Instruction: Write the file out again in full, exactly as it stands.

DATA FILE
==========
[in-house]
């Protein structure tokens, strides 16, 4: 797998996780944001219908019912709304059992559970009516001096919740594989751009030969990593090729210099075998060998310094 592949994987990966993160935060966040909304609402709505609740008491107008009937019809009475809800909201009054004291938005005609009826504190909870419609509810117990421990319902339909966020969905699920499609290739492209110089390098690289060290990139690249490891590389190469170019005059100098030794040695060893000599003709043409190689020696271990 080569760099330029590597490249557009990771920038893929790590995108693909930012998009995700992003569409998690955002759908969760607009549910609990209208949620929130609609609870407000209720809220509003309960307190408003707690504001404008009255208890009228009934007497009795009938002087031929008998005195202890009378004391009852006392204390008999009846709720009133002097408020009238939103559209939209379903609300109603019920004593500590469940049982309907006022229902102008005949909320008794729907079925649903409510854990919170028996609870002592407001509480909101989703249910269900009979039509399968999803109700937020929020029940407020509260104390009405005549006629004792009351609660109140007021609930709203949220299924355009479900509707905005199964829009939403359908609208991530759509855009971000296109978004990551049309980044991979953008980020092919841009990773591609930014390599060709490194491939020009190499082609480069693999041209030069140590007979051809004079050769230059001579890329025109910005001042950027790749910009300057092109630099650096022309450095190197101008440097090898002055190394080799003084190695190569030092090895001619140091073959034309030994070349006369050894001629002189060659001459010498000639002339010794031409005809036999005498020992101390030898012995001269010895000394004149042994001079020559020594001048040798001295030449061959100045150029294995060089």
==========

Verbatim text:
[in-house]
């Protein structure tokens, strides 16, 4: 797998996780944001219908019912709304059992559970009516001096919740594989751009030969990593090729210099075998060998310094 592949994987990966993160935060966040909304609402709505609740008491107008009937019809009475809800909201009054004291938005005609009826504190909870419609509810117990421990319902339909966020969905699920499609290739492209110089390098690289060290990139690249490891590389190469170019005059100098030794040695060893000599003709043409190689020696271990 080569760099330029590597490249557009990771920038893929790590995108693909930012998009995700992003569409998690955002759908969760607009549910609990209208949620929130609609609870407000209720809220509003309960307190408003707690504001404008009255208890009228009934007497009795009938002087031929008998005195202890009378004391009852006392204390008999009846709720009133002097408020009238939103559209939209379903609300109603019920004593500590469940049982309907006022229902102008005949909320008794729907079925649903409510854990919170028996609870002592407001509480909101989703249910269900009979039509399968999803109700937020929020029940407020509260104390009405005549006629004792009351609660109140007021609930709203949220299924355009479900509707905005199964829009939403359908609208991530759509855009971000296109978004990551049309980044991979953008980020092919841009990773591609930014390599060709490194491939020009190499082609480069693999041209030069140590007979051809004079050769230059001579890329025109910005001042950027790749910009300057092109630099650096022309450095190197101008440097090898002055190394080799003084190695190569030092090895001619140091073959034309030994070349006369050894001629002189060659001459010498000639002339010794031409005809036999005498020992101390030898012995001269010895000394004149042994001079020559020594001048040798001295030449061959100045150029294995060089």